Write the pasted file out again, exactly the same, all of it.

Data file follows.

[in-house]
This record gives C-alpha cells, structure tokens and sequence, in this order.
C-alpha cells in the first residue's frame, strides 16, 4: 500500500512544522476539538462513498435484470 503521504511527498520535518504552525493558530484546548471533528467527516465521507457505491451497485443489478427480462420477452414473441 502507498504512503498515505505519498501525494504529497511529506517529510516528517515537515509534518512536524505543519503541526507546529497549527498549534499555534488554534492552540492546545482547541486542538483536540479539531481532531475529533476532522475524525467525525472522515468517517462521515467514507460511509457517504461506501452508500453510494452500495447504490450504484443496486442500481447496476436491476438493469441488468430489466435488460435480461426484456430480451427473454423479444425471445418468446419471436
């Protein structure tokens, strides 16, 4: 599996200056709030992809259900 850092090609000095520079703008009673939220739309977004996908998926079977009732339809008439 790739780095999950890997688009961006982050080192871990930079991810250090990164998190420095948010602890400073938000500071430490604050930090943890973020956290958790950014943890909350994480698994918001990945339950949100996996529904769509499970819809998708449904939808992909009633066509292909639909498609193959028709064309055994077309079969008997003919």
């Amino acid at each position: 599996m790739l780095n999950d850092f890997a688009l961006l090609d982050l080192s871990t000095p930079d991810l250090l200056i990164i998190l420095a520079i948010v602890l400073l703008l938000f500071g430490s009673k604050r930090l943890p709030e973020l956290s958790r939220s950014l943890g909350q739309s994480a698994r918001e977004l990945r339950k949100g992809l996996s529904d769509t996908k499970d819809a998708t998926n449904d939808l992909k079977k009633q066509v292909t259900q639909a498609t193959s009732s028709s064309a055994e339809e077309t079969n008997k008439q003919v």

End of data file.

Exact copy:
[in-house]
This record gives C-alpha cells, structure tokens and sequence, in this order.
C-alpha cells in the first residue's frame, strides 16, 4: 500500500512544522476539538462513498435484470 503521504511527498520535518504552525493558530484546548471533528467527516465521507457505491451497485443489478427480462420477452414473441 502507498504512503498515505505519498501525494504529497511529506517529510516528517515537515509534518512536524505543519503541526507546529497549527498549534499555534488554534492552540492546545482547541486542538483536540479539531481532531475529533476532522475524525467525525472522515468517517462521515467514507460511509457517504461506501452508500453510494452500495447504490450504484443496486442500481447496476436491476438493469441488468430489466435488460435480461426484456430480451427473454423479444425471445418468446419471436
């Protein structure tokens, strides 16, 4: 599996200056709030992809259900 850092090609000095520079703008009673939220739309977004996908998926079977009732339809008439 790739780095999950890997688009961006982050080192871990930079991810250090990164998190420095948010602890400073938000500071430490604050930090943890973020956290958790950014943890909350994480698994918001990945339950949100996996529904769509499970819809998708449904939808992909009633066509292909639909498609193959028709064309055994077309079969008997003919």
């Amino acid at each position: 599996m790739l780095n999950d850092f890997a688009l961006l090609d982050l080192s871990t000095p930079d991810l250090l200056i990164i998190l420095a520079i948010v602890l400073l703008l938000f500071g430490s009673k604050r930090l943890p709030e973020l956290s958790r939220s950014l943890g909350q739309s994480a698994r918001e977004l990945r339950k949100g992809l996996s529904d769509t996908k499970d819809a998708t998926n449904d939808l992909k079977k009633q066509v292909t259900q639909a498609t193959s009732s028709s064309a055994e339809e077309t079969n008997k008439q003919v």